First-year coordinator has fired up Michigan's defense
Posted: Thursday November 16, 2006 1:56PM; Updated: Thursday November 16, 2006 2:39PM
After a mediocre defense contributed to a disappointing 7-5 finish in 2005, Lloyd Carr (left) handed the reins over to Ron English.
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BLOOMINGTON, Ind. -- Nearly an hour has passed since Michigan finished off its 34-3 victory over Indiana, and the Wolverines' next game -- The Game -- is still a week away. Yet Ron English looks like he's ready to call the next play or bark the next order to one of his players right now.
Donning a blue sport coat and a wireless headset over his right ear, Michigan's acclaimed defensive coordinator emerges from the visitor's locker room with the kind a stern look that says: "I mean business." He then strides over to two reporters who have been waiting patiently in the cold for the chance to ask him the question many around college football have been wondering: "How did you do it?"
How did you, Ron English, a 38-year-old, first-time coordinator, take a talented but previously underachieving group of players and turn them into the most menacing defense in the country?
The numbers don't lie. A year ago, the 7-5 Wolverines ranked 41st nationally in rushing defense (137.3 yards per game), 64th in sacks (26 in 12 games) and blew fourth-quarter leads against Wisconsin, Minnesota, Ohio State and Nebraska. Behind seven of the same starters, this year's unit leads the nation in rushing defense (29.9 yards per game), sacks (40) and opponent third-down conversion percentage (25 percent). The Wolverines rank third in total defense (231.4 yards per game) and fifth in scoring defense (12.1 points per game).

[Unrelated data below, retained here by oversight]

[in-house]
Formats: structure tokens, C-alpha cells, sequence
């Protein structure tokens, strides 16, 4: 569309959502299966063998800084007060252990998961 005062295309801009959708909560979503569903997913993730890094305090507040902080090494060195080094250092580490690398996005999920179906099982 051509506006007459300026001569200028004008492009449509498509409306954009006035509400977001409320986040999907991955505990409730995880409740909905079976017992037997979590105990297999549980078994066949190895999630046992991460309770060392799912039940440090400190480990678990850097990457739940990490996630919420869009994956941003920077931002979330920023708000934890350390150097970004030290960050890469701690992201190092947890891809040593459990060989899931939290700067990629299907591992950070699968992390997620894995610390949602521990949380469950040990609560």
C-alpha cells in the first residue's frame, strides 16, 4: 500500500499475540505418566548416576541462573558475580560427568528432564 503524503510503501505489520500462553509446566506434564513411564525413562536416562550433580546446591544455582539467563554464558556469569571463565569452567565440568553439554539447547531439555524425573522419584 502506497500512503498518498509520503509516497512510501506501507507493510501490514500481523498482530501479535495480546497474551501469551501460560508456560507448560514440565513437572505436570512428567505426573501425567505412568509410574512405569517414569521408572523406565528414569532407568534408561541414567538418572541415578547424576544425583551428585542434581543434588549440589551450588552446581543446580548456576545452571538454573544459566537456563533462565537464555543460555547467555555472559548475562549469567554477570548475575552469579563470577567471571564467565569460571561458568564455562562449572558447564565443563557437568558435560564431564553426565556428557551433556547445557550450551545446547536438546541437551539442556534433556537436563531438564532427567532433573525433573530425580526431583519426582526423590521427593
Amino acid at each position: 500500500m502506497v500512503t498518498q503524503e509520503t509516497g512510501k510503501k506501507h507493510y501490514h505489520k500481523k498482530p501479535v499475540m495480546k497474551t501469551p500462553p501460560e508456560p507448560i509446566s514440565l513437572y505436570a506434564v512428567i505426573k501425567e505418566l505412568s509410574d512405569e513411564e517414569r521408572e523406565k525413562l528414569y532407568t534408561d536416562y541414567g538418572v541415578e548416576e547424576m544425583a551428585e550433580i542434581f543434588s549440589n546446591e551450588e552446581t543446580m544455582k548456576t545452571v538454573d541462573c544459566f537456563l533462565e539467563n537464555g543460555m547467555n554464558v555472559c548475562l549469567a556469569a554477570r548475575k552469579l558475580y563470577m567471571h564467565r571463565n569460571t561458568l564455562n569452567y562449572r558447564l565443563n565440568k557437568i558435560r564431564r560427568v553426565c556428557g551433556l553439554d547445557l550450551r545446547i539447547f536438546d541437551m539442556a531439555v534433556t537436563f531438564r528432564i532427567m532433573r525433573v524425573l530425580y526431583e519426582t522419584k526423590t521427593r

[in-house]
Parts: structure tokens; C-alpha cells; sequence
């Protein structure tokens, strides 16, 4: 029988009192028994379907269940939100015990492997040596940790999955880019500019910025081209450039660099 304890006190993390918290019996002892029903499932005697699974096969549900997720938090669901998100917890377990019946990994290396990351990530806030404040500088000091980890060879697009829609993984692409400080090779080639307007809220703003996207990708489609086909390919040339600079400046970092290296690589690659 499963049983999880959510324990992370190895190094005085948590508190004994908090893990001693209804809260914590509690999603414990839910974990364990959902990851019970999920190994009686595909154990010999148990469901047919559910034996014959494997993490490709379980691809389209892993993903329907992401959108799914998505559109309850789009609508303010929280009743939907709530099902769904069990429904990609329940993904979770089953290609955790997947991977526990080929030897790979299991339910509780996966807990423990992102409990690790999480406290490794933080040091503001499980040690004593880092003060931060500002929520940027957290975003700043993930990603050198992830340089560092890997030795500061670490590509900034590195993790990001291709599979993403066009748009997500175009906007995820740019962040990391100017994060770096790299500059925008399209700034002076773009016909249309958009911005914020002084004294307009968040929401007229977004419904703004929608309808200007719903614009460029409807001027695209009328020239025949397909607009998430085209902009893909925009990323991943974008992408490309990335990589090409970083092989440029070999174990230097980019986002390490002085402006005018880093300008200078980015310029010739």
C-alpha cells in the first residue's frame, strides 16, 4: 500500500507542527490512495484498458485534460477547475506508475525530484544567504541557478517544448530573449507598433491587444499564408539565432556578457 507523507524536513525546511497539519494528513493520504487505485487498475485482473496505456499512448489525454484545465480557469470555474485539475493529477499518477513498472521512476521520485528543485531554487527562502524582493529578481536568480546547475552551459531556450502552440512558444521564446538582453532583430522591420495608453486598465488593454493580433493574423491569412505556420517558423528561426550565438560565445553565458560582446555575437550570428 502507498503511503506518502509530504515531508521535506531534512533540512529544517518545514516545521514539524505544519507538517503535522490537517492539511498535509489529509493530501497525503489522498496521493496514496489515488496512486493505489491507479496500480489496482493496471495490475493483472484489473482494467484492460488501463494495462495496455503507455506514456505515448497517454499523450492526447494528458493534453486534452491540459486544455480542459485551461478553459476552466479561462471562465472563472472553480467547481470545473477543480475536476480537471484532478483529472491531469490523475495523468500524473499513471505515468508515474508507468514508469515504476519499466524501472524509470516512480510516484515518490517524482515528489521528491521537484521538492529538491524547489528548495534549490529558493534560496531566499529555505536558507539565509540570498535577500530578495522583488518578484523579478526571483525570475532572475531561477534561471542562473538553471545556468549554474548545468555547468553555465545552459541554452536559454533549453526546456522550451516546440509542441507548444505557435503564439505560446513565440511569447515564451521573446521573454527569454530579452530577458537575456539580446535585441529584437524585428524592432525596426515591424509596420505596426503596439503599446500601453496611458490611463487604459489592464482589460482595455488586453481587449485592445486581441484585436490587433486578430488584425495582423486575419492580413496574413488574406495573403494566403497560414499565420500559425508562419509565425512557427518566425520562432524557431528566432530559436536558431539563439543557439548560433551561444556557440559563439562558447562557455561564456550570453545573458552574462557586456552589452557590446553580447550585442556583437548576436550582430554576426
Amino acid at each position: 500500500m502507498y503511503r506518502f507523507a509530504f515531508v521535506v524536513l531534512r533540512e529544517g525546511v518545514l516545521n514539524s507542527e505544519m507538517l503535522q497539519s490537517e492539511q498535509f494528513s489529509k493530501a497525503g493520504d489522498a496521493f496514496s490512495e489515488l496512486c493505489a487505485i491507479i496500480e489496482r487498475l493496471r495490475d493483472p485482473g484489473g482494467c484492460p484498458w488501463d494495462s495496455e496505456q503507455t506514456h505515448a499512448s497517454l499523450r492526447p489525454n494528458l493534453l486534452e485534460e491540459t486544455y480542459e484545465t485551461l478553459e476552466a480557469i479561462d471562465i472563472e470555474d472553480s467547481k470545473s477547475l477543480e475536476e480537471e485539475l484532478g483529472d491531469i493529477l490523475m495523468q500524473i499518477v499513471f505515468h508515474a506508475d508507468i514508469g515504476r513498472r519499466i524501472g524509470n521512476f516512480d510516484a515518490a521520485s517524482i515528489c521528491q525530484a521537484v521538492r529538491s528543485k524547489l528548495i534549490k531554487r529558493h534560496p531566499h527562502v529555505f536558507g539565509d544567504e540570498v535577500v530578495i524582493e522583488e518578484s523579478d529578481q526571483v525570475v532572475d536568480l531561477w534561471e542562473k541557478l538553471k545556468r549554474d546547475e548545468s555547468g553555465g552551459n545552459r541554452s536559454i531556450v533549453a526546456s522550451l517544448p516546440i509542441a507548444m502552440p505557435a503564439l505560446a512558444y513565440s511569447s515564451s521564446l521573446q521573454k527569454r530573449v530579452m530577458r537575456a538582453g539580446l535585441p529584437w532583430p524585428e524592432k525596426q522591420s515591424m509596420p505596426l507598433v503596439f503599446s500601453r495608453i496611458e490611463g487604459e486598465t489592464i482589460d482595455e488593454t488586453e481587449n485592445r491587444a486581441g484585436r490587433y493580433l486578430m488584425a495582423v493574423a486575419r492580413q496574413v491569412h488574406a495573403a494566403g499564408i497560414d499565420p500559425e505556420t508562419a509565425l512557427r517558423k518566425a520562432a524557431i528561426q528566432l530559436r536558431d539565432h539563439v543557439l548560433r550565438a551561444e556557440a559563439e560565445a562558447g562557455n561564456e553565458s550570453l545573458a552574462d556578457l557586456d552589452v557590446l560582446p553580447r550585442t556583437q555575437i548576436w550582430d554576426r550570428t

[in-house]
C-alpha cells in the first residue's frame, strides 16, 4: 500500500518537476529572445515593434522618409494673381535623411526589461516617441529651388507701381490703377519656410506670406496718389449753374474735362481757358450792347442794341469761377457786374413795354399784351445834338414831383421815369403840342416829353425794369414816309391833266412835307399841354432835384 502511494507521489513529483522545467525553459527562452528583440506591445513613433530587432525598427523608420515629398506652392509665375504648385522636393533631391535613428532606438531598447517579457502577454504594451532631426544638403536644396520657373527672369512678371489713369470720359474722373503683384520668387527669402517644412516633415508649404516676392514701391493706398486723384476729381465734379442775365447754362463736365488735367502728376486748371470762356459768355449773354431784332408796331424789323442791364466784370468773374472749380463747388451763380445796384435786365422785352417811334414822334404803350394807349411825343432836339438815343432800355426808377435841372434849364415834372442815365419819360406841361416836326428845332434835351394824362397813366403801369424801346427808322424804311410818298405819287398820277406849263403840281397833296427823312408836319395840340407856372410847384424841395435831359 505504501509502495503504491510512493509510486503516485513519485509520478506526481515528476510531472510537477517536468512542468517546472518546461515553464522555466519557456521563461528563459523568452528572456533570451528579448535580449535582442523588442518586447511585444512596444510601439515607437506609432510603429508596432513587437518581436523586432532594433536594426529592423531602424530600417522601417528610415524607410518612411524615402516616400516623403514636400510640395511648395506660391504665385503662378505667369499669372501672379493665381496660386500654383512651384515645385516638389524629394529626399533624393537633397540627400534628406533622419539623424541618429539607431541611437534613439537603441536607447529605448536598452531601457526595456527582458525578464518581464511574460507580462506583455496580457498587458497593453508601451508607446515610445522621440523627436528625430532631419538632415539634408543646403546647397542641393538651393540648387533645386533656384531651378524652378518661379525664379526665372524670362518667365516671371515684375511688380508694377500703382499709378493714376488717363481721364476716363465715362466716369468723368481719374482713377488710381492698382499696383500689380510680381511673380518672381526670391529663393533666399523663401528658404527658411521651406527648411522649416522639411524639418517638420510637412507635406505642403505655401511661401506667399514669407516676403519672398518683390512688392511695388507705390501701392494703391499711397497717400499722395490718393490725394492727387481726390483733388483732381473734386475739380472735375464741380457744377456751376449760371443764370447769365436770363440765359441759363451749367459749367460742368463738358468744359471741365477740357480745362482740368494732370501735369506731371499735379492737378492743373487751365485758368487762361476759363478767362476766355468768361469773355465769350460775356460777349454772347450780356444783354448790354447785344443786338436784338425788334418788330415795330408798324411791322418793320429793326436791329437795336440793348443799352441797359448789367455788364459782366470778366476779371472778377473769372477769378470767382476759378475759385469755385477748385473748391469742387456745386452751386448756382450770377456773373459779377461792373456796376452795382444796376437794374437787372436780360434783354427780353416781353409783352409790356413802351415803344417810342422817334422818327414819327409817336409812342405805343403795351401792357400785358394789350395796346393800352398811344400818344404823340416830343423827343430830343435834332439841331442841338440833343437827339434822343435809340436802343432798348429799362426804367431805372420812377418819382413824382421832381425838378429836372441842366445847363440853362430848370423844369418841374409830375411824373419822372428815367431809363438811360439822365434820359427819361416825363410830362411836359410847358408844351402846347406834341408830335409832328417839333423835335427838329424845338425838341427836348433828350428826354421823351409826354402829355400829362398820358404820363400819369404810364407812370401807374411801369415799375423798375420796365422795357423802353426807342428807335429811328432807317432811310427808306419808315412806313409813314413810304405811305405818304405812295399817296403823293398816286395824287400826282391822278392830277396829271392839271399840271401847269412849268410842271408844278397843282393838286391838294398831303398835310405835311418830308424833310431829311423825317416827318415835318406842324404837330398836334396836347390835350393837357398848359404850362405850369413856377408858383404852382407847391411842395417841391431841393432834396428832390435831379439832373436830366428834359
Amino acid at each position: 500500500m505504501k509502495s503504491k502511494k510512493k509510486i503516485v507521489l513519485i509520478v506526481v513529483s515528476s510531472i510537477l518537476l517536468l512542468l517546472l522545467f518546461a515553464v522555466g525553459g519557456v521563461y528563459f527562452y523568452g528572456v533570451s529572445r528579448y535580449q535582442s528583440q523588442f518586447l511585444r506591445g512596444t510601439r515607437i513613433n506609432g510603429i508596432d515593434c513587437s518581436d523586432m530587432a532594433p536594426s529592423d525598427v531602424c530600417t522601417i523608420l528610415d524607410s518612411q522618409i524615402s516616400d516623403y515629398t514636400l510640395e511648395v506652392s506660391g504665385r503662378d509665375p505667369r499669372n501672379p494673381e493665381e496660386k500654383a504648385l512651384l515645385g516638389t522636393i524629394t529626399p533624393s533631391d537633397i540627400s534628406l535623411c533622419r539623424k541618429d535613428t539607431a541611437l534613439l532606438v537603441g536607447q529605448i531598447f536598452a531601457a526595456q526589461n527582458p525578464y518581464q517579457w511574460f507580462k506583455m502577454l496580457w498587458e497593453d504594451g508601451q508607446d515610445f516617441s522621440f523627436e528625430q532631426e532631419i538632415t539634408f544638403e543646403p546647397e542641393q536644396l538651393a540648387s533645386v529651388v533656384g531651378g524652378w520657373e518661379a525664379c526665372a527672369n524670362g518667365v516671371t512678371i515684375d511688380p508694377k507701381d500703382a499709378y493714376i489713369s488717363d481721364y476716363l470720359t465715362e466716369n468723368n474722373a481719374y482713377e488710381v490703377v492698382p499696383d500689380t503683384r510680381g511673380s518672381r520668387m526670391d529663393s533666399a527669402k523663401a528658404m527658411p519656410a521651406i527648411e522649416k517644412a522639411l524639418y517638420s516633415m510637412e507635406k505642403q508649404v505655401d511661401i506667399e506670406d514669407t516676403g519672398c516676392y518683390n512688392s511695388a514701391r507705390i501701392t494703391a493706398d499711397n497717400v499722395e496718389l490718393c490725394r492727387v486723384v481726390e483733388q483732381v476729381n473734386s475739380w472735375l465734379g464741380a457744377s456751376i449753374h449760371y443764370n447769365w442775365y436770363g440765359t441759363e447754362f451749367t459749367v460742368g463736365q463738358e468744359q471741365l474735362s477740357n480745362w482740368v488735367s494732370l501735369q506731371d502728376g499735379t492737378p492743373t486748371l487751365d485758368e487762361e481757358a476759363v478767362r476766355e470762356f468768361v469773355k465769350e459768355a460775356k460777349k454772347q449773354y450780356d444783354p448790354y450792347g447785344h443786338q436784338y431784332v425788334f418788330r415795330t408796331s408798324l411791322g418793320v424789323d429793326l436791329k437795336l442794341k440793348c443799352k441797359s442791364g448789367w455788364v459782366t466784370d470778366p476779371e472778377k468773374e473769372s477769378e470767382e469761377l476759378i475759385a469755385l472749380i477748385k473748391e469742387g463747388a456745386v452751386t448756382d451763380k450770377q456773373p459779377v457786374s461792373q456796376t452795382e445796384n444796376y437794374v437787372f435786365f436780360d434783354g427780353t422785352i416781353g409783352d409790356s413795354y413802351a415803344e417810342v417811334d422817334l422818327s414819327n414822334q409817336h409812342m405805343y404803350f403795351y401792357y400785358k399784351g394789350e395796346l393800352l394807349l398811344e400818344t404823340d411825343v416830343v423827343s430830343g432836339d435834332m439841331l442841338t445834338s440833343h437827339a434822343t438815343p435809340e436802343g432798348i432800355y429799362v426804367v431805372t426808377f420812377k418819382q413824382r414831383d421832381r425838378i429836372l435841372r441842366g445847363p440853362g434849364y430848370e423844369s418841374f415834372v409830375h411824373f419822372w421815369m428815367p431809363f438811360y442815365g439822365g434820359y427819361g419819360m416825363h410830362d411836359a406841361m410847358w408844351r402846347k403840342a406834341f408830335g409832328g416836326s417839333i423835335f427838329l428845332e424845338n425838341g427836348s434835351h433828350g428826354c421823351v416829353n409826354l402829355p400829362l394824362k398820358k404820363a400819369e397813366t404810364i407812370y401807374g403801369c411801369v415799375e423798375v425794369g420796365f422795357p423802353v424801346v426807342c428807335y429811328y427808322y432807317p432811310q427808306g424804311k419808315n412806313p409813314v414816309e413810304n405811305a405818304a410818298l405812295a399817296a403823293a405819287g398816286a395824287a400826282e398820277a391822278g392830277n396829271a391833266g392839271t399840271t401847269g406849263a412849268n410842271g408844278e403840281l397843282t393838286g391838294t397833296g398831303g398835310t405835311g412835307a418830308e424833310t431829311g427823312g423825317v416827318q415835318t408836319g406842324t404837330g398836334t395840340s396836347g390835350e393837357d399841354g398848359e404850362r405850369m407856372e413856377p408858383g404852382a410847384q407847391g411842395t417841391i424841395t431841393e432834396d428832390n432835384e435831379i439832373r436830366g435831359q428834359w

Perhaps most impressively, Michigan has never trailed in a game later than the second quarter.
A year ago, LaMarr Woodley was an honorable mention All-Big Ten linebacker; today, he is arguably the nation's preeminent rush end (11 sacks, four forced fumbles). A year ago, Alan Branch was an up-and-coming sophomore defensive tackle; today, he's a top-10 NFL draft pick whenever he chooses to come out. A year ago, David Harris was a largely anonymous starter in an oft-criticized linebacking corps; today, he's a Butkus semifinalist with 80 tackles, 13 tackles for loss. And a year ago, linebackers Prescott Burgess and Shawn Crable seemed to have a permanent seat in head coach Lloyd Carr's doghouse; today, they are among the Wolverines' most productive defenders.
Again, coach English ... how did you do it?
"With the athletes we had here, I felt like if I could get them to play fast and physical, then we'd be pretty good," English said after the Indiana game. "What we did was create a system where they can learn the concepts but also learn to play fast."